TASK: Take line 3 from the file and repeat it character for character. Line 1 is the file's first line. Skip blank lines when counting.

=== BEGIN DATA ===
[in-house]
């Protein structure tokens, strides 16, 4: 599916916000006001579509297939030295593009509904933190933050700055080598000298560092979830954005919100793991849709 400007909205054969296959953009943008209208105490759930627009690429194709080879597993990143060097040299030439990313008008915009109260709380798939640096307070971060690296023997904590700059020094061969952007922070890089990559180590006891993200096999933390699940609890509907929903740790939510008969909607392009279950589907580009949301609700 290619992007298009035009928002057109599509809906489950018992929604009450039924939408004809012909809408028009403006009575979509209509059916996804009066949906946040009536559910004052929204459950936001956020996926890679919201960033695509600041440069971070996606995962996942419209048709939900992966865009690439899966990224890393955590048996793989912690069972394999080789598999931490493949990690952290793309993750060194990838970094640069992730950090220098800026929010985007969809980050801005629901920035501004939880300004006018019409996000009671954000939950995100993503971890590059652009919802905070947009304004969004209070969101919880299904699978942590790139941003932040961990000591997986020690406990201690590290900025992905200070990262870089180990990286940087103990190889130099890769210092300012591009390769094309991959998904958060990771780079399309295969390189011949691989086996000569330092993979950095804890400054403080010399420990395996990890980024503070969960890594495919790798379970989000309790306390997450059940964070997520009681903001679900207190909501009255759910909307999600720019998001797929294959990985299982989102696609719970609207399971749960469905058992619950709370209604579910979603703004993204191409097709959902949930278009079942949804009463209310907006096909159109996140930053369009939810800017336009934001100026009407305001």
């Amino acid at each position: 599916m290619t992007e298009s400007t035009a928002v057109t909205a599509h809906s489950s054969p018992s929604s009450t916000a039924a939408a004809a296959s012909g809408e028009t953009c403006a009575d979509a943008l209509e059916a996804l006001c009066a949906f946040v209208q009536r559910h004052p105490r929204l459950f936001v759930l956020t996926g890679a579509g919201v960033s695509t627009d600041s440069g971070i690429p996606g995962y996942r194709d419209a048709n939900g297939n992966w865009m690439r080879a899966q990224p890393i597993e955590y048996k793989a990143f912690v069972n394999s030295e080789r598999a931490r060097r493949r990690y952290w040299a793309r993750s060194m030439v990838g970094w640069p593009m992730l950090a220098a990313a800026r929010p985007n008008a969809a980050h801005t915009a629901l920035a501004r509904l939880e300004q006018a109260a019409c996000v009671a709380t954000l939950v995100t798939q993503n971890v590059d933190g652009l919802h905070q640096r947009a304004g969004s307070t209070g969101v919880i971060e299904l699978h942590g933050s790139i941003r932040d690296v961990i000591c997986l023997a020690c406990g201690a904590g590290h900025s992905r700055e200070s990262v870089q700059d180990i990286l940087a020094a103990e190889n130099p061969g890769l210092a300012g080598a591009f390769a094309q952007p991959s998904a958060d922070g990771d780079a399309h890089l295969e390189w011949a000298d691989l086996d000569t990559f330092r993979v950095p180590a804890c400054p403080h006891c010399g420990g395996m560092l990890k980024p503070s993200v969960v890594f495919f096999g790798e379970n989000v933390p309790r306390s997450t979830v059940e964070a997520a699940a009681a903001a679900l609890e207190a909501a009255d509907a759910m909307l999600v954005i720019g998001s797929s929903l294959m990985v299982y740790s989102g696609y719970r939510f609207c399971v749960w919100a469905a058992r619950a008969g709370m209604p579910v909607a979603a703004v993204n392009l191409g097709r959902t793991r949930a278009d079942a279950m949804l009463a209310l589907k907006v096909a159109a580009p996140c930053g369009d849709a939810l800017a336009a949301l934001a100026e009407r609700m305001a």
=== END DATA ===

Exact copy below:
């Amino acid at each position: 599916m290619t992007e298009s400007t035009a928002v057109t909205a599509h809906s489950s054969p018992s929604s009450t916000a039924a939408a004809a296959s012909g809408e028009t953009c403006a009575d979509a943008l209509e059916a996804l006001c009066a949906f946040v209208q009536r559910h004052p105490r929204l459950f936001v759930l956020t996926g890679a579509g919201v960033s695509t627009d600041s440069g971070i690429p996606g995962y996942r194709d419209a048709n939900g297939n992966w865009m690439r080879a899966q990224p890393i597993e955590y048996k793989a990143f912690v069972n394999s030295e080789r598999a931490r060097r493949r990690y952290w040299a793309r993750s060194m030439v990838g970094w640069p593009m992730l950090a220098a990313a800026r929010p985007n008008a969809a980050h801005t915009a629901l920035a501004r509904l939880e300004q006018a109260a019409c996000v009671a709380t954000l939950v995100t798939q993503n971890v590059d933190g652009l919802h905070q640096r947009a304004g969004s307070t209070g969101v919880i971060e299904l699978h942590g933050s790139i941003r932040d690296v961990i000591c997986l023997a020690c406990g201690a904590g590290h900025s992905r700055e200070s990262v870089q700059d180990i990286l940087a020094a103990e190889n130099p061969g890769l210092a300012g080598a591009f390769a094309q952007p991959s998904a958060d922070g990771d780079a399309h890089l295969e390189w011949a000298d691989l086996d000569t990559f330092r993979v950095p180590a804890c400054p403080h006891c010399g420990g395996m560092l990890k980024p503070s993200v969960v890594f495919f096999g790798e379970n989000v933390p309790r306390s997450t979830v059940e964070a997520a699940a009681a903001a679900l609890e207190a909501a009255d509907a759910m909307l999600v954005i720019g998001s797929s929903l294959m990985v299982y740790s989102g696609y719970r939510f609207c399971v749960w919100a469905a058992r619950a008969g709370m209604p579910v909607a979603a703004v993204n392009l191409g097709r959902t793991r949930a278009d079942a279950m949804l009463a209310l589907k907006v096909a159109a580009p996140c930053g369009d849709a939810l800017a336009a949301l934001a100026e009407r609700m305001a």